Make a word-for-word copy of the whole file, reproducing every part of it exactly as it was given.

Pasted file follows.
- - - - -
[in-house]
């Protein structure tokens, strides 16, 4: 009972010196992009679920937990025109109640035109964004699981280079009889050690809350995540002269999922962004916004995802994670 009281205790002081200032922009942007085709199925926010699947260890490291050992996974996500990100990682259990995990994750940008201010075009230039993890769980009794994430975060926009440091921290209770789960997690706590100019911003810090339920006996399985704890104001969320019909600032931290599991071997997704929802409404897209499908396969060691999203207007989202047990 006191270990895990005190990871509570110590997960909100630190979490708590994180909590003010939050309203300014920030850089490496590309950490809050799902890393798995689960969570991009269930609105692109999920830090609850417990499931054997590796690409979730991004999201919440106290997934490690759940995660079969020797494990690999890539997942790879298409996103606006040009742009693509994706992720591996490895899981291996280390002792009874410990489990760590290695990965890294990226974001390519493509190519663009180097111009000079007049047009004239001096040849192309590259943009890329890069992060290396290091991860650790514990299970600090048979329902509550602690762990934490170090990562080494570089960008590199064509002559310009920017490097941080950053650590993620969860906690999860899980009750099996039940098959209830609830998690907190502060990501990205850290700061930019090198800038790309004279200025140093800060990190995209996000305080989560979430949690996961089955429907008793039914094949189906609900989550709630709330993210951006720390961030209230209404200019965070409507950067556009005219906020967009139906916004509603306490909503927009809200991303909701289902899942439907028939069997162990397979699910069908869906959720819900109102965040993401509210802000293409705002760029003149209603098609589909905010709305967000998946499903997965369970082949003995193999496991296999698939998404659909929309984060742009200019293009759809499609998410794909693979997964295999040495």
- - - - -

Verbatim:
[in-house]
């Protein structure tokens, strides 16, 4: 009972010196992009679920937990025109109640035109964004699981280079009889050690809350995540002269999922962004916004995802994670 009281205790002081200032922009942007085709199925926010699947260890490291050992996974996500990100990682259990995990994750940008201010075009230039993890769980009794994430975060926009440091921290209770789960997690706590100019911003810090339920006996399985704890104001969320019909600032931290599991071997997704929802409404897209499908396969060691999203207007989202047990 006191270990895990005190990871509570110590997960909100630190979490708590994180909590003010939050309203300014920030850089490496590309950490809050799902890393798995689960969570991009269930609105692109999920830090609850417990499931054997590796690409979730991004999201919440106290997934490690759940995660079969020797494990690999890539997942790879298409996103606006040009742009693509994706992720591996490895899981291996280390002792009874410990489990760590290695990965890294990226974001390519493509190519663009180097111009000079007049047009004239001096040849192309590259943009890329890069992060290396290091991860650790514990299970600090048979329902509550602690762990934490170090990562080494570089960008590199064509002559310009920017490097941080950053650590993620969860906690999860899980009750099996039940098959209830609830998690907190502060990501990205850290700061930019090198800038790309004279200025140093800060990190995209996000305080989560979430949690996961089955429907008793039914094949189906609900989550709630709330993210951006720390961030209230209404200019965070409507950067556009005219906020967009139906916004509603306490909503927009809200991303909701289902899942439907028939069997162990397979699910069908869906959720819900109102965040993401509210802000293409705002760029003149209603098609589909905010709305967000998946499903997965369970082949003995193999496991296999698939998404659909929309984060742009200019293009759809499609998410794909693979997964295999040495």